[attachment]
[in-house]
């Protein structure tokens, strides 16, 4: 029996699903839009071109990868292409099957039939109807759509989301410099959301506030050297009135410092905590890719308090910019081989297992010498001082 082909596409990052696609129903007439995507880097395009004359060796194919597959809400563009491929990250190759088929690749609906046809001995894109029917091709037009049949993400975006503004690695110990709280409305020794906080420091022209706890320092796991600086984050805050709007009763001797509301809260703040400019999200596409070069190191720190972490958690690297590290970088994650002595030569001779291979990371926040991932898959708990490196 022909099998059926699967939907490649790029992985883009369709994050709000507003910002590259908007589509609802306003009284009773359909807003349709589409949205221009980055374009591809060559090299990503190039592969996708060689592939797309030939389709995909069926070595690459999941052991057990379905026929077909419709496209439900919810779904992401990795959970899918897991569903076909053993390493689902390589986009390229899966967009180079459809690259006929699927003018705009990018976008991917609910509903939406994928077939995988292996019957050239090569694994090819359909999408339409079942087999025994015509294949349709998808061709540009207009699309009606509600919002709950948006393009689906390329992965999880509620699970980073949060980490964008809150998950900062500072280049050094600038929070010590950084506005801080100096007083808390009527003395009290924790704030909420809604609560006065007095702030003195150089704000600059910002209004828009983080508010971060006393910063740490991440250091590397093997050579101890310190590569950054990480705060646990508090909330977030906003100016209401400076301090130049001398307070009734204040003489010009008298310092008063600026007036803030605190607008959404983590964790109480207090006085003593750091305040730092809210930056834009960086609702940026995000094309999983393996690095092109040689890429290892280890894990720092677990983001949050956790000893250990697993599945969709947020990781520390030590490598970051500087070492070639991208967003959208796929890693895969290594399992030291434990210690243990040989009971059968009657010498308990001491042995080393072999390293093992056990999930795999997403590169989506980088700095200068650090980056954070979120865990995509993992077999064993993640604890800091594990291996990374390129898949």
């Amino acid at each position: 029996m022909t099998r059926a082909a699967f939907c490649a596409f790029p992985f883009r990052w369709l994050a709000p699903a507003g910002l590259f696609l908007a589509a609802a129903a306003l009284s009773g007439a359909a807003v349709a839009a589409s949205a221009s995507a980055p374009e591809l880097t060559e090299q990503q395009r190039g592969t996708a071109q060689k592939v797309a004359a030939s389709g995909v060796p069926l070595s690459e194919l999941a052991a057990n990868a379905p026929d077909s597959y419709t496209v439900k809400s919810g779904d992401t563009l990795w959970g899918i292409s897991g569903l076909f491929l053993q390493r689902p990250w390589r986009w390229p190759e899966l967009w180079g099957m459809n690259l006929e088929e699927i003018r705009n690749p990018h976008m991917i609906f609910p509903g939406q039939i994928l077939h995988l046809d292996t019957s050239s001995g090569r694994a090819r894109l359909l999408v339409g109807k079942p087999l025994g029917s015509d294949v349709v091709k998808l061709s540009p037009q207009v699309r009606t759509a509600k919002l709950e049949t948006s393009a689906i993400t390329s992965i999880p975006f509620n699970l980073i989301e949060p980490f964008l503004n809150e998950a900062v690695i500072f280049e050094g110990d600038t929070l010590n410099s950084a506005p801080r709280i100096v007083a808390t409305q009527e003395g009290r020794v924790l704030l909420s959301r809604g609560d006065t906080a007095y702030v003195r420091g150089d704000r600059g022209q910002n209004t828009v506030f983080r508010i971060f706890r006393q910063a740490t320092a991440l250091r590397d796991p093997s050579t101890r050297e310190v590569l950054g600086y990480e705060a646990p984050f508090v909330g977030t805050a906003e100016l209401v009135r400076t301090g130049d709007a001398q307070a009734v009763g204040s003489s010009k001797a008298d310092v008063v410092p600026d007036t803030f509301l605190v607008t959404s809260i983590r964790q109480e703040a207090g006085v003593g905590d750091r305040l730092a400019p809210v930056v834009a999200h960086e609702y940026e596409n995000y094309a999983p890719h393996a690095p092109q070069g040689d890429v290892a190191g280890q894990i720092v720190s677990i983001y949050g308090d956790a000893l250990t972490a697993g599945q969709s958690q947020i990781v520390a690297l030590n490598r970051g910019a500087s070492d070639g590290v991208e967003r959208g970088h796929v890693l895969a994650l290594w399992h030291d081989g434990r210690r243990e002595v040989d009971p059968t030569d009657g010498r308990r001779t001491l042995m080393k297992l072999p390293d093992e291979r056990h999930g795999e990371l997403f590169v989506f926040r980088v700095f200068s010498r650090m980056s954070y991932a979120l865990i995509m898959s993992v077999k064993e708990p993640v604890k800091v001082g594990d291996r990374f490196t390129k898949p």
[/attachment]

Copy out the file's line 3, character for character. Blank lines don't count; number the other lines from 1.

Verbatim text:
């Amino acid at each position: 029996m022909t099998r059926a082909a699967f939907c490649a596409f790029p992985f883009r990052w369709l994050a709000p699903a507003g910002l590259f696609l908007a589509a609802a129903a306003l009284s009773g007439a359909a807003v349709a839009a589409s949205a221009s995507a980055p374009e591809l880097t060559e090299q990503q395009r190039g592969t996708a071109q060689k592939v797309a004359a030939s389709g995909v060796p069926l070595s690459e194919l999941a052991a057990n990868a379905p026929d077909s597959y419709t496209v439900k809400s919810g779904d992401t563009l990795w959970g899918i292409s897991g569903l076909f491929l053993q390493r689902p990250w390589r986009w390229p190759e899966l967009w180079g099957m459809n690259l006929e088929e699927i003018r705009n690749p990018h976008m991917i609906f609910p509903g939406q039939i994928l077939h995988l046809d292996t019957s050239s001995g090569r694994a090819r894109l359909l999408v339409g109807k079942p087999l025994g029917s015509d294949v349709v091709k998808l061709s540009p037009q207009v699309r009606t759509a509600k919002l709950e049949t948006s393009a689906i993400t390329s992965i999880p975006f509620n699970l980073i989301e949060p980490f964008l503004n809150e998950a900062v690695i500072f280049e050094g110990d600038t929070l010590n410099s950084a506005p801080r709280i100096v007083a808390t409305q009527e003395g009290r020794v924790l704030l909420s959301r809604g609560d006065t906080a007095y702030v003195r420091g150089d704000r600059g022209q910002n209004t828009v506030f983080r508010i971060f706890r006393q910063a740490t320092a991440l250091r590397d796991p093997s050579t101890r050297e310190v590569l950054g600086y990480e705060a646990p984050f508090v909330g977030t805050a906003e100016l209401v009135r400076t301090g130049d709007a001398q307070a009734v009763g204040s003489s010009k001797a008298d310092v008063v410092p600026d007036t803030f509301l605190v607008t959404s809260i983590r964790q109480e703040a207090g006085v003593g905590d750091r305040l730092a400019p809210v930056v834009a999200h960086e609702y940026e596409n995000y094309a999983p890719h393996a690095p092109q070069g040689d890429v290892a190191g280890q894990i720092v720190s677990i983001y949050g308090d956790a000893l250990t972490a697993g599945q969709s958690q947020i990781v520390a690297l030590n490598r970051g910019a500087s070492d070639g590290v991208e967003r959208g970088h796929v890693l895969a994650l290594w399992h030291d081989g434990r210690r243990e002595v040989d009971p059968t030569d009657g010498r308990r001779t001491l042995m080393k297992l072999p390293d093992e291979r056990h999930g795999e990371l997403f590169v989506f926040r980088v700095f200068s010498r650090m980056s954070y991932a979120l865990i995509m898959s993992v077999k064993e708990p993640v604890k800091v001082g594990d291996r990374f490196t390129k898949p």